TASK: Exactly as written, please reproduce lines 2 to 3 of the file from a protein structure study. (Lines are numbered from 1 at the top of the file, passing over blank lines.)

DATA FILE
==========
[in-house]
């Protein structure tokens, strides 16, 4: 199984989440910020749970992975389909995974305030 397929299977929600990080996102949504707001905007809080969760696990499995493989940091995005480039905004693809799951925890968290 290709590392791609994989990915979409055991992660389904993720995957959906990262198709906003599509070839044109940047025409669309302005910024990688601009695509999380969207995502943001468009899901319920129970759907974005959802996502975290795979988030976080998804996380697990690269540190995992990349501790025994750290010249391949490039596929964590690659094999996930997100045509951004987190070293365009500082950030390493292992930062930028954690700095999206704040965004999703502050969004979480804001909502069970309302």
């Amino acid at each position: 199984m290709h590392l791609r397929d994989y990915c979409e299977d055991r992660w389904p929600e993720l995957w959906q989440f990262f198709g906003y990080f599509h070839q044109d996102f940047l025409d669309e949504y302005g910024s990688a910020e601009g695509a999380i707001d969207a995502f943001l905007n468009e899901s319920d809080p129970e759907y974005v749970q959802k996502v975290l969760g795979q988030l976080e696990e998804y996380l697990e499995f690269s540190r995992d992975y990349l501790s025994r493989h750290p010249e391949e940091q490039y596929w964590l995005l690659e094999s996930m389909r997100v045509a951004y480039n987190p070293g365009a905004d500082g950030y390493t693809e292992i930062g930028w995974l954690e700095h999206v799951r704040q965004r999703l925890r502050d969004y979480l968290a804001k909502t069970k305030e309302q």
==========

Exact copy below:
């Protein structure tokens, strides 16, 4: 199984989440910020749970992975389909995974305030 397929299977929600990080996102949504707001905007809080969760696990499995493989940091995005480039905004693809799951925890968290 290709590392791609994989990915979409055991992660389904993720995957959906990262198709906003599509070839044109940047025409669309302005910024990688601009695509999380969207995502943001468009899901319920129970759907974005959802996502975290795979988030976080998804996380697990690269540190995992990349501790025994750290010249391949490039596929964590690659094999996930997100045509951004987190070293365009500082950030390493292992930062930028954690700095999206704040965004999703502050969004979480804001909502069970309302």
């Amino acid at each position: 199984m290709h590392l791609r397929d994989y990915c979409e299977d055991r992660w389904p929600e993720l995957w959906q989440f990262f198709g906003y990080f599509h070839q044109d996102f940047l025409d669309e949504y302005g910024s990688a910020e601009g695509a999380i707001d969207a995502f943001l905007n468009e899901s319920d809080p129970e759907y974005v749970q959802k996502v975290l969760g795979q988030l976080e696990e998804y996380l697990e499995f690269s540190r995992d992975y990349l501790s025994r493989h750290p010249e391949e940091q490039y596929w964590l995005l690659e094999s996930m389909r997100v045509a951004y480039n987190p070293g365009a905004d500082g950030y390493t693809e292992i930062g930028w995974l954690e700095h999206v799951r704040q965004r999703l925890r502050d969004y979480l968290a804001k909502t069970k305030e309302q």